Glen MOODY BEM (1909-1989)

Glen Moody This Is Your Life

programme details...

  • Edition No: 187
  • Subject No: 188
  • Broadcast live: Mon 12 Mar 1962
  • Broadcast time: 7.30-8.00pm
  • Venue: BBC Television Theatre
  • Series: 7
  • Edition: 24

on the guest list...

  • Major Michael Patrick Leahy
  • Bill Shanney
  • George – brother
  • Frank – brother
  • Phyllis Lusher – sister
  • Evelyn Thomas
  • Charlie Chester
  • Dilys – wife
  • Ronnie James
  • Jock Fraser
  • Byron Landiet
  • Ronald Goddard
  • Sergeant Thomas Aloysius Bradley
  • Filmed tributes:
  • Joe Morgan
  • First Constable Jolly
  • Ben – brother
  • Betty - sister
  • Emily - sister
  • Liz – sister
  • Barbara - daughter
  • Ann - daughter

production team...

  • names above in bold indicate subjects of This Is Your Life
  • with thanks to Donna Stephens for her contribution to this page, and to the staff at the Pontypridd Museum
related pages...

Life In The Ring

from flyweight to heavyweight

The Big Red Book

the programme's icon

Charlie Chester

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Photographs of Glen Moody This Is Your Life - and a photograph of Glen Moody's big red book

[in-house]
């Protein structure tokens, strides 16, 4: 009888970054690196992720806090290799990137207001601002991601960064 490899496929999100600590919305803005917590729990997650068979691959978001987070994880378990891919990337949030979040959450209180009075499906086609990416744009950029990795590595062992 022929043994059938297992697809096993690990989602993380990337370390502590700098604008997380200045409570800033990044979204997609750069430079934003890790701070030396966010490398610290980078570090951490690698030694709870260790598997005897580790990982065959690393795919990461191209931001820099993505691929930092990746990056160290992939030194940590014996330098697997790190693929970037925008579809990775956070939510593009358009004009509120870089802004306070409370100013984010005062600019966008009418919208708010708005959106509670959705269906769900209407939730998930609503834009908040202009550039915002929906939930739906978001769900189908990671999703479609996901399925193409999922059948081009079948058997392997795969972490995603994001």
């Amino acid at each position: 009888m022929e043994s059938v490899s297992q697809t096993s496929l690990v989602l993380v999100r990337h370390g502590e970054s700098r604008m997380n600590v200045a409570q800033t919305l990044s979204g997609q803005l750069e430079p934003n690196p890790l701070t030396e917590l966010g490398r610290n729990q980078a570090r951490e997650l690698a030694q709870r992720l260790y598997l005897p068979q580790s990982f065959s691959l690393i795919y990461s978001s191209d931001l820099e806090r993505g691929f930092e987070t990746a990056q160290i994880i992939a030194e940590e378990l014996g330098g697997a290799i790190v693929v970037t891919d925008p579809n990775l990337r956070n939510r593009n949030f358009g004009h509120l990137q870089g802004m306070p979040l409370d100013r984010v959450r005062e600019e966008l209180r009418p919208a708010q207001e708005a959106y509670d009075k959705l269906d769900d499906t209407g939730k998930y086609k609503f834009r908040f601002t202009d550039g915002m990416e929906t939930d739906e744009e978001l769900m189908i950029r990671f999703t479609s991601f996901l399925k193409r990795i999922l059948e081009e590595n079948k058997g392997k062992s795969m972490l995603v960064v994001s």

Glen Moody article


Weekend … Special


The remarkable story of a tough South Wales fighting man who really did have a heart of gold … and a new bid to honour his achievements

This has been Glen’s sporting life … heroics in the ring and on the Dunkirk beaches


When Gerry Cooney clouted Ken Norton a week or so ago he picked up, one ring statistician calculated, something like £13,500 per second for his trouble.

A fine old fighter called Glen Moody watched that bout on television.

And Glen would have to be less than human not to reflect that for each tick of the ringside clock Cooney collected more than he grossed during his entire career – covering a quarter century in halls all over Britain against some of the toughest men of his time.

“The most I ever got?” Glen goes back 38 years: To Nottingham 1943, the second of his two fights against Bruce Woodcock, later to become British Empire and European heavyweight champion. “I got £120.”

Woodcock, in his autobiography, called Glen one of the toughest men he’d ever met – and thanked his man a dozen years older for the boxing lessons handed out. Glen fought Woodcock 12 years after winning the Welsh middleweight title in 1931 – and for that one he got all of £12.

Not the sort of purses to offer security when the last fight is over. Which is why, next month, friends and admirers of Glen Moody – and they are legion – will be giving him his first ever Testimonial.

“What we want," says Bob Manley, who is handling the event, “is to raise a bonus for a man who gave so much to Welsh and British boxing.”

Up popped Eamonn…

Glen is a bit embarrassed by the prospect. He’s 72 now, living with his wife of 50 years Dilys in a council flat in Rhydyfelin, and confesses that he feels somewhat shy about trying to persuade his old fight mates to pay £1.50 for a ticket.